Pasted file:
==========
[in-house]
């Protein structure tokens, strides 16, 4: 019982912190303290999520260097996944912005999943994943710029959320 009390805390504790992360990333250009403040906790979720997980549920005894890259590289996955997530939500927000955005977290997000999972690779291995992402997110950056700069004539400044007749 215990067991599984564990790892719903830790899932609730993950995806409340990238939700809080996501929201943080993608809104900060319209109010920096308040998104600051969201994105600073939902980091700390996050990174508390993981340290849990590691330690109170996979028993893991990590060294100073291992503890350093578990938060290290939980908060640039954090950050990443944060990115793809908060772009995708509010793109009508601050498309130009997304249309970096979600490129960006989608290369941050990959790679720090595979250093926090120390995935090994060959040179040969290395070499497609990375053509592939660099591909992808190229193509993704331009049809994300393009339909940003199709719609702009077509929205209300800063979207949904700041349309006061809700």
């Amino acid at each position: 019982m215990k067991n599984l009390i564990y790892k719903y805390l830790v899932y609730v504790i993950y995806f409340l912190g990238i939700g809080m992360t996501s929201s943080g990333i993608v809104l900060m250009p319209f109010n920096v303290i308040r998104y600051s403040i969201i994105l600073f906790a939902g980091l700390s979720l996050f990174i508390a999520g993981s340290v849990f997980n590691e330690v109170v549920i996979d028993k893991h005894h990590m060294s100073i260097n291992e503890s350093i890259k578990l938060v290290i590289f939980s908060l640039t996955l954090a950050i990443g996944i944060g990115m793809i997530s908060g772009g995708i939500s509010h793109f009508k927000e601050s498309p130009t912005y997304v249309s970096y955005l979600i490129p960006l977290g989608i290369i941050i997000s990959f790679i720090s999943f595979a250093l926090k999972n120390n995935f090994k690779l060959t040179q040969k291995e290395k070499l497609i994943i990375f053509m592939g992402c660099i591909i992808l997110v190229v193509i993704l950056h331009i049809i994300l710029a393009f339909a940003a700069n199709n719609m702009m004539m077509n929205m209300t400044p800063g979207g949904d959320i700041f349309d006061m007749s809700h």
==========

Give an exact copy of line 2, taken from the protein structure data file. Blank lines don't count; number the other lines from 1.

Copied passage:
């Protein structure tokens, strides 16, 4: 019982912190303290999520260097996944912005999943994943710029959320 009390805390504790992360990333250009403040906790979720997980549920005894890259590289996955997530939500927000955005977290997000999972690779291995992402997110950056700069004539400044007749 215990067991599984564990790892719903830790899932609730993950995806409340990238939700809080996501929201943080993608809104900060319209109010920096308040998104600051969201994105600073939902980091700390996050990174508390993981340290849990590691330690109170996979028993893991990590060294100073291992503890350093578990938060290290939980908060640039954090950050990443944060990115793809908060772009995708509010793109009508601050498309130009997304249309970096979600490129960006989608290369941050990959790679720090595979250093926090120390995935090994060959040179040969290395070499497609990375053509592939660099591909992808190229193509993704331009049809994300393009339909940003199709719609702009077509929205209300800063979207949904700041349309006061809700």